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AssetMark lets RightCapital sell financial planning software to its advisors -- with data synching -- despite just buying Voyant for $145 million

The $90-billion Concord, Calif.-based TAMP's API connection also follows one with MoneyGuidePro before the acquisition and an SEI deal to integrate with Right Capital

Saturday, February 19, 2022 – 2:43 AM by Brooke Southall
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Shuang Chen: 'I definitely appreciate that they reached out.'

Brooke's Note: It's a bundle, bundle, bundle world. Don't tell that to Shuang and Song Chen, two brothers who founded RightCapital. They are dedicated to the free-standing, best-of-breed, category-killing approach that we thought was a thing of the past. Despite their atavism, the approach seems to be working for the same reasons that it ever did -- little channel conflict and a level of focus that you need to solve large problems. RightCapital has hardly gotten on an even footing yet with eMoney, MoneyGuidePro or Advicent. Yet considering it was only founded in 2015, its growing profile is notable. AssetMark's signing caught my eye because AssetMark owns financial planning software and needs to prove its worth. Inviting competitors in is a healthy, wise move by AssetMark but it makes it harder to justify its $145 million investment last summer. RightCapital still has a long way to go to get all the functionality of firms established decades ago. But it's already proving that the pendulum may have swung too far toward multi-channel bundles and watered down expertise.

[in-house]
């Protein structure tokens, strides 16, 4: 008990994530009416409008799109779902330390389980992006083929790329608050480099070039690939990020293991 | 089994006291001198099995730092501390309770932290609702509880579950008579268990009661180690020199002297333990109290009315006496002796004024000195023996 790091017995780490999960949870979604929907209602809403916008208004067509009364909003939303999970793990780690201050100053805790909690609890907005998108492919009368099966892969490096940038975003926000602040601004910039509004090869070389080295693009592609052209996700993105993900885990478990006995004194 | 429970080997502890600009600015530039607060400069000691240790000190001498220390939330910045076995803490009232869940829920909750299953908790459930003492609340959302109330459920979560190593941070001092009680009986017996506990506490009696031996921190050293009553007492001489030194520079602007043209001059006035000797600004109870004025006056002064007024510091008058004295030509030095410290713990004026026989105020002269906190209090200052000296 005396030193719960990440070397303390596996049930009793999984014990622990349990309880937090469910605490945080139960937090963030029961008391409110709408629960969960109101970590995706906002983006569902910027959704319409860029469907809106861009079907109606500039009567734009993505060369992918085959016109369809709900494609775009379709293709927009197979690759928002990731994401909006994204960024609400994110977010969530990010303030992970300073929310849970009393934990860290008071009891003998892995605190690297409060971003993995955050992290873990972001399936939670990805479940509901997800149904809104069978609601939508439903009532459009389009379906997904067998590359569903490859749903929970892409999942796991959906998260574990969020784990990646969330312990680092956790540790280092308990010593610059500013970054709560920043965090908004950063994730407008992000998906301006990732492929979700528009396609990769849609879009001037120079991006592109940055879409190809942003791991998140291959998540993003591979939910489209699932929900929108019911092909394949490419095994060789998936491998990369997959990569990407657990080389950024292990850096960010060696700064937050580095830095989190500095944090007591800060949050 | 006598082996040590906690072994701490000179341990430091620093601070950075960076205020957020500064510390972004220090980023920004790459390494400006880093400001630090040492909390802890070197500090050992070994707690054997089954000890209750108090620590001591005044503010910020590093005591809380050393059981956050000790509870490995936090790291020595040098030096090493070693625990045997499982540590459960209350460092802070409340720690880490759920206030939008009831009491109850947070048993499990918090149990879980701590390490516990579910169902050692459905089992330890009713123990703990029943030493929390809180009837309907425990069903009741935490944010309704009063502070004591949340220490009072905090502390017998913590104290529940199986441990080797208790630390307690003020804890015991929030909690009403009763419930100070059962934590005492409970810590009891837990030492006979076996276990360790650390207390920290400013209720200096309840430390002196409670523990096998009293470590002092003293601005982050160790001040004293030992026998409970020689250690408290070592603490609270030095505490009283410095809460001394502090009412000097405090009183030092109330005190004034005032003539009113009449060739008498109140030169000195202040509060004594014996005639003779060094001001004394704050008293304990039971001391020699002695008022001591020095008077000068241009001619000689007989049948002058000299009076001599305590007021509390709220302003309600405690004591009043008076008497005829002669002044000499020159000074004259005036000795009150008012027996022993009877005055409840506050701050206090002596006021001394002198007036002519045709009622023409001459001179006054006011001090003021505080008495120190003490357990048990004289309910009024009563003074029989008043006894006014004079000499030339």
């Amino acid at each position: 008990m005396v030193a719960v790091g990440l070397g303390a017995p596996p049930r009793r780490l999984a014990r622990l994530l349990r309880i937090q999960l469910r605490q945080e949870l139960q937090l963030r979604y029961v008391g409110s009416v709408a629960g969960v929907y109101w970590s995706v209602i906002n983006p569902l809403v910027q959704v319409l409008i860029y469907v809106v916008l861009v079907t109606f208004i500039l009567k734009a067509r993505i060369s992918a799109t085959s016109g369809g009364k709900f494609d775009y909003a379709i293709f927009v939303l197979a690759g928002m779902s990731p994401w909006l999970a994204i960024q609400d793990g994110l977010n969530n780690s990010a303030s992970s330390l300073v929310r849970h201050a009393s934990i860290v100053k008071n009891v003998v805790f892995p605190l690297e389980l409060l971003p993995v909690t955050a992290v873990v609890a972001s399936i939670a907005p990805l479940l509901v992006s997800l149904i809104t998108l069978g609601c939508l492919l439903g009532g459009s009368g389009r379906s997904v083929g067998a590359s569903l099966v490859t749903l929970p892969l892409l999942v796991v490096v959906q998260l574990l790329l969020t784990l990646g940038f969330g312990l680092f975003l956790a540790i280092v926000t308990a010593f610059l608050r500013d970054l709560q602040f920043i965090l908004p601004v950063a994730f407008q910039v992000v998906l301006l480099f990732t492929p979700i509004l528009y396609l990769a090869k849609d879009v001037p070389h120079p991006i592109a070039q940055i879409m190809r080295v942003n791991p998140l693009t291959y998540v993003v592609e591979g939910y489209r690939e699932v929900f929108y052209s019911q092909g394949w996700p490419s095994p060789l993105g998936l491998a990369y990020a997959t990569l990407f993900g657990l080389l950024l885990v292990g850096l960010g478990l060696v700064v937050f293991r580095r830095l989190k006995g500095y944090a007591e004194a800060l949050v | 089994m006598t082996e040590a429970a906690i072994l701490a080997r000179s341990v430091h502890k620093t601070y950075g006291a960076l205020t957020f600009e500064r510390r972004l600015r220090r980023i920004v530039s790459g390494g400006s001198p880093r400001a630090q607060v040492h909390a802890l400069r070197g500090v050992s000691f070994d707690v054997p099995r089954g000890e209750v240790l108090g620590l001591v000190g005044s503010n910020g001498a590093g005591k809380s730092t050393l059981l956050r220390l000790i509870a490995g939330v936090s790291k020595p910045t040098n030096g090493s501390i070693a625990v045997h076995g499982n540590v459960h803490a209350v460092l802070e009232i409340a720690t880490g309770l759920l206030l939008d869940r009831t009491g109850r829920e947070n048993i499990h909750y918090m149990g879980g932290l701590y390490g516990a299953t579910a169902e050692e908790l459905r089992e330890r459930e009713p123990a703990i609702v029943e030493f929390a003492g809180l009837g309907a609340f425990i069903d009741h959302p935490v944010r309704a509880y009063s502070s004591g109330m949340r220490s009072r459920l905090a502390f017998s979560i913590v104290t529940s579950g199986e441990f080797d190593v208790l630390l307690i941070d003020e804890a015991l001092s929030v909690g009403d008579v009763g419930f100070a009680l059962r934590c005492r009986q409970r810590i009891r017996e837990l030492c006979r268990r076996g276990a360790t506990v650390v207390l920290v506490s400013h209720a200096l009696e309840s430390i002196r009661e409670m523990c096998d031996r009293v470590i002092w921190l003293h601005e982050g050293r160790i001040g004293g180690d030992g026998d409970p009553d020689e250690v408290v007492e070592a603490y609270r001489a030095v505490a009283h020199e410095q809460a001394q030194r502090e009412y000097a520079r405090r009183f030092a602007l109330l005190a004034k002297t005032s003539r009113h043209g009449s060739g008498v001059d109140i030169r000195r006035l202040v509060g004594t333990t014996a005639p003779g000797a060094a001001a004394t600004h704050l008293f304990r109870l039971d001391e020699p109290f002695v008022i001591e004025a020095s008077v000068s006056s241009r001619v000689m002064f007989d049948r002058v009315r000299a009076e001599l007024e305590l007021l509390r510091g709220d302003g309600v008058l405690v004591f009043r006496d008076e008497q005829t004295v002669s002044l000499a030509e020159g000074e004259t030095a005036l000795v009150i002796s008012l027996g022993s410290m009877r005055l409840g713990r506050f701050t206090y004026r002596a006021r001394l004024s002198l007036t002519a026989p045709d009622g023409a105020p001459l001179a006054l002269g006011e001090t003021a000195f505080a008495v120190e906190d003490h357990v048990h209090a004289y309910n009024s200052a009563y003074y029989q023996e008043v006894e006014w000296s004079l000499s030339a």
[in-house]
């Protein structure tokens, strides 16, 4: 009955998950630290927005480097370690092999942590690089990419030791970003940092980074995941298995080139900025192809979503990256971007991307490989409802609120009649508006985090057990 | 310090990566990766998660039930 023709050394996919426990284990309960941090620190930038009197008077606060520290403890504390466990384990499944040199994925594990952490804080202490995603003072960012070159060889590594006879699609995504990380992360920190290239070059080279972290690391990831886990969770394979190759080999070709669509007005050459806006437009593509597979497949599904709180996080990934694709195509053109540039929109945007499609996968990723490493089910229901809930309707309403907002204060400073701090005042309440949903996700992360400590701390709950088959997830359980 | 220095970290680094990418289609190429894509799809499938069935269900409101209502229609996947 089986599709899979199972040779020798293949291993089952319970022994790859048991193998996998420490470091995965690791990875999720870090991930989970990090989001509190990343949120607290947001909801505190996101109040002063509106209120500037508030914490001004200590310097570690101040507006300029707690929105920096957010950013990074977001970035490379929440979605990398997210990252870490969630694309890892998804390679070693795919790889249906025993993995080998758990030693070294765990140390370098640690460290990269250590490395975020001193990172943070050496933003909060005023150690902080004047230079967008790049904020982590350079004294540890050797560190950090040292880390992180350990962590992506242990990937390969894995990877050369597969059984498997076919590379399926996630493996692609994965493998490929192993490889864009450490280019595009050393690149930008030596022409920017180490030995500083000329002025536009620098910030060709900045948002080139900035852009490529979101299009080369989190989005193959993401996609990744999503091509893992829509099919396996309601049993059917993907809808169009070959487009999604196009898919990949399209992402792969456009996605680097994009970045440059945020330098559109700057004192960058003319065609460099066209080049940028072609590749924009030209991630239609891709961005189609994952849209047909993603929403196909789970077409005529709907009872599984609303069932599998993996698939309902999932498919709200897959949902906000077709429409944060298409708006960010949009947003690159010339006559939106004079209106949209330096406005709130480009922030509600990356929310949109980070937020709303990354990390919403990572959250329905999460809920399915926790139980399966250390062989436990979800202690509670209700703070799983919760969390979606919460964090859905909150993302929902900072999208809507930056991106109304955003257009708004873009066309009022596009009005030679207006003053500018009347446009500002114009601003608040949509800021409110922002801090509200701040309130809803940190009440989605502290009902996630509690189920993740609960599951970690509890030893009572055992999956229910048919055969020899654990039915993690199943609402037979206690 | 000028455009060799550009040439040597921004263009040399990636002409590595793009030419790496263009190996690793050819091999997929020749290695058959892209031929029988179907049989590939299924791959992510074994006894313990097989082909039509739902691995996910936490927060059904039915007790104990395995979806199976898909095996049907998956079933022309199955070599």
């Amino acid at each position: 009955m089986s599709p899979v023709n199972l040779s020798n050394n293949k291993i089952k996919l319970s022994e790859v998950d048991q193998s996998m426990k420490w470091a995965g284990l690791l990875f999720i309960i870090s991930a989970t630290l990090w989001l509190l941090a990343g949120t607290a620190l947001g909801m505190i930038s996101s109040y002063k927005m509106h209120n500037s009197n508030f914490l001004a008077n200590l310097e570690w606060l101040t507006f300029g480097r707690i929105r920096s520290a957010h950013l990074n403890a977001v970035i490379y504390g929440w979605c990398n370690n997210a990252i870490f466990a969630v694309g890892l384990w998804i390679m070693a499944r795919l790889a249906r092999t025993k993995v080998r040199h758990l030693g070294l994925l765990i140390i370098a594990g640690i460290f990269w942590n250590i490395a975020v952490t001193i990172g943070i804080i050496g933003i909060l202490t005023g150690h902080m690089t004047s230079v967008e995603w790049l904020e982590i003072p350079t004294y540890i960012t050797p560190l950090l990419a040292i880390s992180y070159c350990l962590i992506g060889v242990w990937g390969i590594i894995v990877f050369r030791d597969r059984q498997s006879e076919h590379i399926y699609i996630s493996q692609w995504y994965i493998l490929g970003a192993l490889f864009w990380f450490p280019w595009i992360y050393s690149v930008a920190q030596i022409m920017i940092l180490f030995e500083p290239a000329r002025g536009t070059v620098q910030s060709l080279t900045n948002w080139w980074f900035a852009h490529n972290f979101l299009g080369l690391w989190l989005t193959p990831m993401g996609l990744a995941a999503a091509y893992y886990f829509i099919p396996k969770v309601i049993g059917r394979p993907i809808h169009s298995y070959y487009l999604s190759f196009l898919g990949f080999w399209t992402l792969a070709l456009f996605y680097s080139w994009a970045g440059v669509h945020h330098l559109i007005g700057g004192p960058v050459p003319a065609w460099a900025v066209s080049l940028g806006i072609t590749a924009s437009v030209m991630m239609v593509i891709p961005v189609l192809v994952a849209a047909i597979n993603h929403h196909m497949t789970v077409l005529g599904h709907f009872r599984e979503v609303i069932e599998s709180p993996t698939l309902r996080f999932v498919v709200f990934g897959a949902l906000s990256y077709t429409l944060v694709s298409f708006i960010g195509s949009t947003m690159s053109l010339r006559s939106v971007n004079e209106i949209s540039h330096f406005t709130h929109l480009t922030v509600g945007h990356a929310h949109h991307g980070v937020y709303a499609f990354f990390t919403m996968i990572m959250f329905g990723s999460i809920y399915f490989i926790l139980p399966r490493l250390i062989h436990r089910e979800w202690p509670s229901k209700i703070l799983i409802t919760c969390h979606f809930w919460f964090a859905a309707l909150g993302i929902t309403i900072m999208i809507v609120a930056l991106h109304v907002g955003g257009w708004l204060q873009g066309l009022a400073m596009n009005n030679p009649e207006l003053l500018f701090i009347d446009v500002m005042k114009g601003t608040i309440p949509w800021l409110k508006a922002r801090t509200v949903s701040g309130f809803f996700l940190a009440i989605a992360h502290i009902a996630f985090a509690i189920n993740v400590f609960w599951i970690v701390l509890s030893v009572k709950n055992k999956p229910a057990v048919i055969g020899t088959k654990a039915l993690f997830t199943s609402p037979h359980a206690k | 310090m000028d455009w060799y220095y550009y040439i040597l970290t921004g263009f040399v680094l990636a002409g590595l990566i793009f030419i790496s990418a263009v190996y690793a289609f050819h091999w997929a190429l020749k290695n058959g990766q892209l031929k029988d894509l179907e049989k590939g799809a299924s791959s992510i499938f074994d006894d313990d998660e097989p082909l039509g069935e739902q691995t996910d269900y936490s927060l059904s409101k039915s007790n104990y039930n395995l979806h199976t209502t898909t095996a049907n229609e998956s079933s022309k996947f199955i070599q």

Sometimes it seems like RightCapital can do no wrong.

The Shelton, Conn., maker of financial planning software just got access to AssetMark's thousands of advisor clients through an API integration that provides single sign-on access with just a credit card and a $125 to $150 per month, per advisor, fee. 

Muk Mehta
Muk Mehta: 'The addition of RightCapital provides them with a powerful tool.'

AssetMark's integration is more than just a casual API hookup, according to Shuang Chen, co-founder and CEO of RightCapital.

"This is the most comprehensive API connection we have," he says.

"They thought through an end-to-end journey." For example, once somebody chooses RightCapital at AssetMark, all of their existing information populates and synchs with the planning software, he says.

To elbow into the Concord, Calif.-based $90-billion TAMP's camp, the 2015 startup had to prove its worth against two different kinds of legacy incumbents -- MoneyGuidePro and AssetMark's own planning software, Voyant, which AssetMark acquired last March and closed on in July.

"Right Capital has done an impressive job over the last several years," says Joel Bruckenstein, producer of Technology Tools for Today events. "In the 2021  T3/Inside Information Technology Survey, the ranked third in number of users, but they trailed to two market leaders, MoneyGuidePro and eMoney by a wide margin."